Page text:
Every measure has detailed specifications about what will be measured and how. These specifications are used by health plans and health care providers to guide their own measurement activities. The Community Checkup primarily uses technical specifications from government agencies such as the Centers for Medicare & Medicaid Services and the Agency for Health Care Research and Quality as well nationally-recognized private nonprofits such as the National Committee for Quality Assurance and the Pharmacy Quality Alliance. The Alliance has also developed our own measures specifications on a much more limited basis.
Provider Attribution Methodology
To report performance results at the clinic level, Milliman assigns patient-level measure results to those providers deemed most appropriate for each type of measure. This varies based upon the type of care each measure reflects.
The Alliance worked with expert committees and medical groups within the region to develop and test several different attribution methods. PCP (primary care provider) attribution is applied to prevention-related measures based on the concept that the PCP is primarily responsible for a patient's preventive care management. The Team method is applied to measures related to specific health conditions, based on the belief that patients benefit most when their entire medical team works together to ensure that they receive appropriate care.
After results have been attributed to providers, the Alliance leverages its clinic roster (that is regularly reviewed and updated by medical groups) to assign and summarize these results at clinic and medical group levels.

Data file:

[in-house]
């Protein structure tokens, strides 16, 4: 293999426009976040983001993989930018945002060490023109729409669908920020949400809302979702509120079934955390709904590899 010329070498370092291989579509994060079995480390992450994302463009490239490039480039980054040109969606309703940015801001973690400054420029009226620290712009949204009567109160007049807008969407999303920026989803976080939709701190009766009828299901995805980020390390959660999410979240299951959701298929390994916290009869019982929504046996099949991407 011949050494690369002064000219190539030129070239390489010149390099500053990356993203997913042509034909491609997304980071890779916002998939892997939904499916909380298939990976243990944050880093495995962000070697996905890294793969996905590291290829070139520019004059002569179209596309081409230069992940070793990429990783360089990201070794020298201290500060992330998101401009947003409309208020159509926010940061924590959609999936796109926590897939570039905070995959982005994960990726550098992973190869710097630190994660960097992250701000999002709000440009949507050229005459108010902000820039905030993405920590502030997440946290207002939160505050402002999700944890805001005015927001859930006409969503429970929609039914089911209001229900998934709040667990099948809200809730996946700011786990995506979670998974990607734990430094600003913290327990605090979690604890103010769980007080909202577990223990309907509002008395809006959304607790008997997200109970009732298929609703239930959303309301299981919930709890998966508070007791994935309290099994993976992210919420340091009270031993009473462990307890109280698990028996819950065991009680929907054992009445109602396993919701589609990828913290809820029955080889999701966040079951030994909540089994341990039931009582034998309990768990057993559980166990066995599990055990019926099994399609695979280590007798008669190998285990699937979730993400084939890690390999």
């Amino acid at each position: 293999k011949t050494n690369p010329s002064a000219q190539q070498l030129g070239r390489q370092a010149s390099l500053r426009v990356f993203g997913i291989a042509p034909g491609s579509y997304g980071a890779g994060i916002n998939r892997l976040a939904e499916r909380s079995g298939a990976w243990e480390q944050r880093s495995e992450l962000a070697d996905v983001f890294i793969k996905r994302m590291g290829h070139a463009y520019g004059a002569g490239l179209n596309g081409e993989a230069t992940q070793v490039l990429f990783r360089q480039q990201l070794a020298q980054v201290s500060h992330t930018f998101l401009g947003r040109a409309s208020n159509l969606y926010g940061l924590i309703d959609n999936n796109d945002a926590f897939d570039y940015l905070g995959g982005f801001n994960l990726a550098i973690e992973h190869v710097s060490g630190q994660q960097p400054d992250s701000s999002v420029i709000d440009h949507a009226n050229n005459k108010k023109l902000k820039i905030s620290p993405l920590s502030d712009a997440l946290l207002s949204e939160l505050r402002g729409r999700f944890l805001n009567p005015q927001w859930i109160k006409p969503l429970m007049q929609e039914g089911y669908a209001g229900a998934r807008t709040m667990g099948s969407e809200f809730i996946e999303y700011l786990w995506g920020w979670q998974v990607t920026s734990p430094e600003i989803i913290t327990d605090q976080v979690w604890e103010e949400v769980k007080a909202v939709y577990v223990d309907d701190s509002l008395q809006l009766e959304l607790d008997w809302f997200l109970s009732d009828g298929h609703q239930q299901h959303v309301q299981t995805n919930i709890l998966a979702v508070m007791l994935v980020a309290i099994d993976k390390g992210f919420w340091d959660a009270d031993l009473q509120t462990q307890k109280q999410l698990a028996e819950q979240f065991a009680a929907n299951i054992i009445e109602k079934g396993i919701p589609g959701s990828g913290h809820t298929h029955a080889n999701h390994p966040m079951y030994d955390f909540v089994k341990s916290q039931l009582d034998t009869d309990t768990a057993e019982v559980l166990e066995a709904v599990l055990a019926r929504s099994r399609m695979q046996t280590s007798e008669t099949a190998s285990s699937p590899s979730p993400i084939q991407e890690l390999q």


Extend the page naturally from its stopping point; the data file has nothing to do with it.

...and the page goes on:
How we calculate our scores
Summary rates are calculated and scores are then assigned to the results based upon how each rate compares to the state rate. If a clinic’s rate is significantly lower than the state rate—if the computed confidence interval around that clinic’s rate is entirely below the state rate—the score is worse. If a clinic’s rate is significantly higher than the state rate—if the computed confidence interval around that clinic’s rate is entirely above the state rate—then the score is better. If the confidence interval of the clinic’s rate overlaps the state’s confidence interval, then the score is average.
Working with stakeholders
The Alliance works with our committees and other stakeholders to test and develop our reporting and analysis methodologies. We also frequently field requests from stakeholders asking to explore new types of measurement.
The Alliance works closely with the Washington State Health Care Authority (HCA) and the governor-appointed Performance Measures Coordinating Committee (PMCC) to publish results for the Washington State Common Measure Set for Health Care Quality and Cost.